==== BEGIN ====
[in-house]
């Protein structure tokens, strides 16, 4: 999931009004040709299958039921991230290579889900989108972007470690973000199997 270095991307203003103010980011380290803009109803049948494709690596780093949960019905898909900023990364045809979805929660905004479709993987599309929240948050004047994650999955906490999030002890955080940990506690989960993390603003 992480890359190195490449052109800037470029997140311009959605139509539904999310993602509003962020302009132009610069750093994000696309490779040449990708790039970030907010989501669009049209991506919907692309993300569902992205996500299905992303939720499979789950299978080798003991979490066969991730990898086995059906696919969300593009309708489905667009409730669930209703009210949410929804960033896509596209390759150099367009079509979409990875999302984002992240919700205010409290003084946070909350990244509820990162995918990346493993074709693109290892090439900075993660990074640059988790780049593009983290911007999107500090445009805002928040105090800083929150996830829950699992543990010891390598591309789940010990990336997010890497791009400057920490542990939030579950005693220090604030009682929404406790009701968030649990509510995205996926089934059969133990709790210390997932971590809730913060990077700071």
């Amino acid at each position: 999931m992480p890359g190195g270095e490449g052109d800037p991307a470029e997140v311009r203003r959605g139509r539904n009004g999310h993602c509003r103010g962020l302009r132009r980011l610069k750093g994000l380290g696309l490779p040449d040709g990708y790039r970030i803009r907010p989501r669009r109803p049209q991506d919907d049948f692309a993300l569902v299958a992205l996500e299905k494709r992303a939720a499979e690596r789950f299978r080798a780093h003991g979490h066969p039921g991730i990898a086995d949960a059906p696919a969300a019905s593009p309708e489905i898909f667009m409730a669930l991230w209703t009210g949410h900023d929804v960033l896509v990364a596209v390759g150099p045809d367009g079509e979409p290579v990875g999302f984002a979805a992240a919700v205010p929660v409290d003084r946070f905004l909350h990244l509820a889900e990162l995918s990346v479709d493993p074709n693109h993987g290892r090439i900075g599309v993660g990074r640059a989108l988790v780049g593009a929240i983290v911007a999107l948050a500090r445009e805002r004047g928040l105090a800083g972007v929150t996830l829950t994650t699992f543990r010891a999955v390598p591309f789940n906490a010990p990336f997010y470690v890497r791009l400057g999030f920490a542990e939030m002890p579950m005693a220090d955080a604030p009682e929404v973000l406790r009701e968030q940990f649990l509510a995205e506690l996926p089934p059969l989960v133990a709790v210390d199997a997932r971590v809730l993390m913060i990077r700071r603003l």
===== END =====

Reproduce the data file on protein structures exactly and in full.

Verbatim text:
[in-house]
């Protein structure tokens, strides 16, 4: 999931009004040709299958039921991230290579889900989108972007470690973000199997 270095991307203003103010980011380290803009109803049948494709690596780093949960019905898909900023990364045809979805929660905004479709993987599309929240948050004047994650999955906490999030002890955080940990506690989960993390603003 992480890359190195490449052109800037470029997140311009959605139509539904999310993602509003962020302009132009610069750093994000696309490779040449990708790039970030907010989501669009049209991506919907692309993300569902992205996500299905992303939720499979789950299978080798003991979490066969991730990898086995059906696919969300593009309708489905667009409730669930209703009210949410929804960033896509596209390759150099367009079509979409990875999302984002992240919700205010409290003084946070909350990244509820990162995918990346493993074709693109290892090439900075993660990074640059988790780049593009983290911007999107500090445009805002928040105090800083929150996830829950699992543990010891390598591309789940010990990336997010890497791009400057920490542990939030579950005693220090604030009682929404406790009701968030649990509510995205996926089934059969133990709790210390997932971590809730913060990077700071």
């Amino acid at each position: 999931m992480p890359g190195g270095e490449g052109d800037p991307a470029e997140v311009r203003r959605g139509r539904n009004g999310h993602c509003r103010g962020l302009r132009r980011l610069k750093g994000l380290g696309l490779p040449d040709g990708y790039r970030i803009r907010p989501r669009r109803p049209q991506d919907d049948f692309a993300l569902v299958a992205l996500e299905k494709r992303a939720a499979e690596r789950f299978r080798a780093h003991g979490h066969p039921g991730i990898a086995d949960a059906p696919a969300a019905s593009p309708e489905i898909f667009m409730a669930l991230w209703t009210g949410h900023d929804v960033l896509v990364a596209v390759g150099p045809d367009g079509e979409p290579v990875g999302f984002a979805a992240a919700v205010p929660v409290d003084r946070f905004l909350h990244l509820a889900e990162l995918s990346v479709d493993p074709n693109h993987g290892r090439i900075g599309v993660g990074r640059a989108l988790v780049g593009a929240i983290v911007a999107l948050a500090r445009e805002r004047g928040l105090a800083g972007v929150t996830l829950t994650t699992f543990r010891a999955v390598p591309f789940n906490a010990p990336f997010y470690v890497r791009l400057g999030f920490a542990e939030m002890p579950m005693a220090d955080a604030p009682e929404v973000l406790r009701e968030q940990f649990l509510a995205e506690l996926p089934p059969l989960v133990a709790v210390d199997a997932r971590v809730l993390m913060i990077r700071r603003l």